Posts Tagged ‘public speaking,’
I participated in a great conversation this week about ways to build confidence if you stutter. During a Stutter Social chat, a young person asked how some of us more “seasoned stutterers” deal with the anxiety of stuttering in certain speaking situations.
Some people shared their experiences from speech therapy, some shared from their perspective on acceptance and two of us talked a little about Toastmasters.
The following are some of the ideas that we shared about building confidence. Maybe you’ve tried some of them. Maybe you’ve got a suggestion to add.
- Don’t obsess or rehearse before hand. That increases anxiety and decreases spontaneous conversation.
- Consider advertising and letting listeners know that you are a person who stutters.
- Try using voluntary stuttering to help you gain some control during the speaking situation.
- Seize opportunities to speak, such as Toastmasters clubs or other speaking forums. Practice helps reduce anxiety and build confidence.
- Remind yourself that you have as much right to be in that speaking situation as the next person, that your voice deserves to be heard.
- If someone interrupts you, calmly let them know you’re not finished speaking yet and then proceed to complete your thoughts, no matter how long it takes.
What do you think? Do you have anything to add?
This is not directly about stuttering, but in a way, it is. This guy showed on a big stage how nerves and anxiety can get the best of any of us. The news shows are describing Mr. Bay’s performance as a “melt down” and “embarrassing stage fright.”
I took this a different way. I think he did us all a favor. He showed us that he’s human and felt anxious and vulnerable, like we all do from time to time.
How many of us, fluent or not, can relate to what happened here?
Episode 104 features Jessica Stone, who hails from New York City. Jessica has her Master’s degree from NYU in Mass Communication, and has been working as a copy writer in advertising for 16 years.
Jessica had set two goals for herself before she turned 30 – to get her master’s degree and to live abroad. Having accomplished the first, she set out to research the second.
She found herself leaving NYC to live in London, which turned out to be for 6 years. Through that experience, Jessica learned about networking, confidence and resilience.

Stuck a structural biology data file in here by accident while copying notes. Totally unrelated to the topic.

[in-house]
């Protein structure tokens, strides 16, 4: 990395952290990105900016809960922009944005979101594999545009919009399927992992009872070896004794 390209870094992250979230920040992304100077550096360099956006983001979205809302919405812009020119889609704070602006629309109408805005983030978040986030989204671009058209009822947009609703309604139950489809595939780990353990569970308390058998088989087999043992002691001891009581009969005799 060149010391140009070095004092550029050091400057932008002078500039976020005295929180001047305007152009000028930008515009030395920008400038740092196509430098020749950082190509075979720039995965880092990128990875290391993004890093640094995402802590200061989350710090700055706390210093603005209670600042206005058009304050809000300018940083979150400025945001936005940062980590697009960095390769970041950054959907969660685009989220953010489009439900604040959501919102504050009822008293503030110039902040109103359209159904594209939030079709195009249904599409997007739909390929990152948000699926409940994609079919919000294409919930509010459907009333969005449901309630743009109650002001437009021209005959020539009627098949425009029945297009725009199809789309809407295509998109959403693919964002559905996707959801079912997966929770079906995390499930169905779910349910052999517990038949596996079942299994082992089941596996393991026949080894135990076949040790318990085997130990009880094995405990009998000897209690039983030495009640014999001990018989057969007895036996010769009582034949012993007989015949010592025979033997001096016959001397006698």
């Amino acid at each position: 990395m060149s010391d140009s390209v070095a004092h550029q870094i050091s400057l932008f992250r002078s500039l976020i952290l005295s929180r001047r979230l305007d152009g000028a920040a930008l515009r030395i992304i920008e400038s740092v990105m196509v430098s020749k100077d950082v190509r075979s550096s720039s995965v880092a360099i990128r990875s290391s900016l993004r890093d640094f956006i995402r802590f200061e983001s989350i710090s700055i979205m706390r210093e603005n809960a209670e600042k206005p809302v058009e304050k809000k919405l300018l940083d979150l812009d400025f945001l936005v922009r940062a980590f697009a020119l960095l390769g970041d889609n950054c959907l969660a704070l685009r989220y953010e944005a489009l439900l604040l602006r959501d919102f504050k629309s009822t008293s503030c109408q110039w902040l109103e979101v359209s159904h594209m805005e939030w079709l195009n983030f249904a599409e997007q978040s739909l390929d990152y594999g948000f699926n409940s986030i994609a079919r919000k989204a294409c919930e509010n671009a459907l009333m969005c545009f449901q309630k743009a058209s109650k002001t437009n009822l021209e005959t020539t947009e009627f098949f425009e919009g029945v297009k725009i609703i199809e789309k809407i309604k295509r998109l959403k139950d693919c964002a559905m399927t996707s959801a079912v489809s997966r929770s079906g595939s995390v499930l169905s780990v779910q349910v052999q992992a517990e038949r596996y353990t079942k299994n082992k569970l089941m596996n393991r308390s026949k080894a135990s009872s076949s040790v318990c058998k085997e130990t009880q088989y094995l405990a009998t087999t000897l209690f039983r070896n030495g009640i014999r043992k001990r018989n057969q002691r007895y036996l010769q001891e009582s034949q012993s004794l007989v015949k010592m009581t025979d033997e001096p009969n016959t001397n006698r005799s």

Listen in as we discuss early memories of stuttering, covert stuttering, anxiety and breathing. We also talk about public speaking – both Toastmasters and Transformational Speaking – and Jessica’s experience with the McGuire program in London. And so much more.
Feel free to leave comments or ask questions, or just let Jessica know what a great job she did. Remember, feedback is a gift.
The podcast safe music used in this episode is credited to ccMixter.
Episode 18 of the conversations with men features Ray Welchman, who hails from South Australia. Ray is a systems engineer in a defense company.
Listen in as we talk about different therapy experiences, the McGuire programme, avoidance, denial, hiding and so much more.
We talk about courage, growth and Toastmasters. Ray is the president of his Toastmasters club and and often finds himself privately exclaiming “look what I’m doing now.” Confidence and courage help us expand our comfort zones and grow.
Speaking of growth, see this video of Ray performing in a Toastmasters Humorous Speech Contest.
This was a great conversation. Feel free to leave comments or ask questions. Feedback is a gift.
Music used in this episode is from DanoSongs.
Producer note: apologies for the abrupt beginning. Technical difficulties resulted in a few seconds of Ray’s introduction being “cut off.”
At the FRIENDS conference this past July, one of the phrases I heard that really stuck with me was “listening deeply.” People were asked what they hoped to get out of the conference, and someone wrote they hoped they would learn to listen more deeply.
I have heard many people who stutter say they think they are better listeners in general because they are more aware of the importance of listening and because they also talk less.
What do you think of that?
Last night, I had to give a high stakes presentation to our school board. It was important that I conveyed my message powerfully in a short amount of time. When we were preparing, my partner and I had considered doing a PowerPoint presentation or just talking without “relying” on visual aids.